If you see Laodiceanism in the world, it is in the church. Because the people in the church have come out of the world and they have to live in the world. So they are being bombarded by this attitude all the time. So we, in the church—without maybe even realizing it—have the same cool, detached, even bored, and apathetic feeling and it ends up being how we express ourselves toward God and His way. It is just bland, blah. There is no fire.

And so Jesus says, “I wish you were one way or the other. I can’t take this middle ground.”

Let us define what ‘zeal’ is before we go any further. The primary word for ‘zeal’ in the New Testament is zelos. Obviously we get our word ‘zeal’ from zelos. Therefore it really helps us very little in understanding the term. If you go and look in the lexicons, you will find that basically the Greeks use zelos the same way we use ‘zeal’ and so it is very difficult to really get a grasp.

But if we look at the underlying word for zelos, we find that its root is the word zeo. It is a primary word in Greek and it means ‘to be hot’—not as in ‘good looking’ but as in being ‘quite warm,’ to be very hot, to have heat.

If you are talking about a liquid, say water, this word would be translated as ‘boil.’ It is not just hot water, it is boiling water. We are talking about an extreme of heat, not just a little bit of heat. ‘Warmth’ would be a little bit of heat, but this is ‘boiling hot.’

If you are talking about something solid like wood or metal, this word could be used for the glow of the embers or the glow of the metal. It is that hot. It is so hot that it would burn you. It is not a little bit of heat; it is excessive heat, extreme heat.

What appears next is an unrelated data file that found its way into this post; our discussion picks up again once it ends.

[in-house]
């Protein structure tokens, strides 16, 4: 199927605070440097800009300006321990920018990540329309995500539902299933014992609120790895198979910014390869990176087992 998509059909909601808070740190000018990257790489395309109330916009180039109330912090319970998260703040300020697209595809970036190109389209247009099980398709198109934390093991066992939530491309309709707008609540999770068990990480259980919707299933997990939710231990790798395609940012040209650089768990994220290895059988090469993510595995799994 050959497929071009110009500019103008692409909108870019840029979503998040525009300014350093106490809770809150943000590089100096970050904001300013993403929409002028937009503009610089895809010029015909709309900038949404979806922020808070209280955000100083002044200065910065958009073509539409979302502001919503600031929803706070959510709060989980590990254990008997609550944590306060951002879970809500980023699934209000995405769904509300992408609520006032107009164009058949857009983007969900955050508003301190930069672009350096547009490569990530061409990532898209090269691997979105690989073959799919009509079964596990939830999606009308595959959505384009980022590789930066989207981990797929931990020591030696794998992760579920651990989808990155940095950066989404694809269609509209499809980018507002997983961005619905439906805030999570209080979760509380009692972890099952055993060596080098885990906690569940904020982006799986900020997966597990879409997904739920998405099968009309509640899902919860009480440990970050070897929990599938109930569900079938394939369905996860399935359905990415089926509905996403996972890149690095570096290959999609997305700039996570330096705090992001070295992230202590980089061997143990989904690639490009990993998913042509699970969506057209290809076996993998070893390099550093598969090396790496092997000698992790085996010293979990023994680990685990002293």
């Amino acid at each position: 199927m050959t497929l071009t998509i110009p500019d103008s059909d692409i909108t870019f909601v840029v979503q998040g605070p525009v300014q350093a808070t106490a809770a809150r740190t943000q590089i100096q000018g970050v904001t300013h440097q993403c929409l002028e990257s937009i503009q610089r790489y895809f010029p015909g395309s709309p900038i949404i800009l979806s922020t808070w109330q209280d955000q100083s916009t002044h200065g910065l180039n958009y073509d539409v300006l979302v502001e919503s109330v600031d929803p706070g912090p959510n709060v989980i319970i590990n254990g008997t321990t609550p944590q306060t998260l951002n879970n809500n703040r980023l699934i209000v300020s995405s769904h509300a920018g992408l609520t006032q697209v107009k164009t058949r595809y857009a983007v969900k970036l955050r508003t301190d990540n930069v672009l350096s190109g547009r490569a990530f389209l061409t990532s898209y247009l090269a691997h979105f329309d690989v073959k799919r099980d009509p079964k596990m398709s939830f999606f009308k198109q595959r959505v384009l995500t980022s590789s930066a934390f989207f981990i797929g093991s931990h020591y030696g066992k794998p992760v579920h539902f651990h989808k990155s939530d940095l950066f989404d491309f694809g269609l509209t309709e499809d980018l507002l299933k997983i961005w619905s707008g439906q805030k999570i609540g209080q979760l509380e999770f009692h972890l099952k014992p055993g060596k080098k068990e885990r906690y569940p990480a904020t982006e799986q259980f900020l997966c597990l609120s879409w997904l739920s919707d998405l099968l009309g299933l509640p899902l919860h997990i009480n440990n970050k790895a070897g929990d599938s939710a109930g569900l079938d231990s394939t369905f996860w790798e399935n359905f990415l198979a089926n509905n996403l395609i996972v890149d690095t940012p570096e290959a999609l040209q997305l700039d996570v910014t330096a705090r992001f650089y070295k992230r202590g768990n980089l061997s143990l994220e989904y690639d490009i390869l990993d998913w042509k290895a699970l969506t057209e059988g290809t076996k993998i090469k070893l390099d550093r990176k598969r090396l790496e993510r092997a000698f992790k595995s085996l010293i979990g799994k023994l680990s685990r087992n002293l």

So words like ‘ardor’ and ‘fervor’ which also express heat are very good synonyms for this word. It shows a kind of passion and intensity. As a matter of fact, ‘intensity’ is another good synonym for ‘zeal.’ So you have all these words that give the same type of meaning: ardor, fervor, fervency, and intensity.

Zelos also has a negative sense which has come down to us, except it is spelled with a ‘j’—jealousy. That is also a heat or a passion but it has been turned to evil purposes; it is no longer good, it is zeal for a bad thing. So it is kind of a fiery wrath to do harm to another, because as Shakespeare says about a jealous woman: “Hell hath no fury like a woman scorned.” That is the kind of idea you get—just a white hot wrath against whoever did this terrible thing. But we are not going to get into jealousy. That takes us off into another area. I want to talk more about the heat of zeal and how it is used in the New Testament.

The New Testament contains four primary connotations on how the word ‘zeal’ is used and how it works in, or against, Christianity. Maybe as we go through this, you will see what I mean.

  1. Holy fervor: On the one hand, it is righteous indignation, righteous wrath against what is evil; on the other hand, it is great ardor for doing what is good.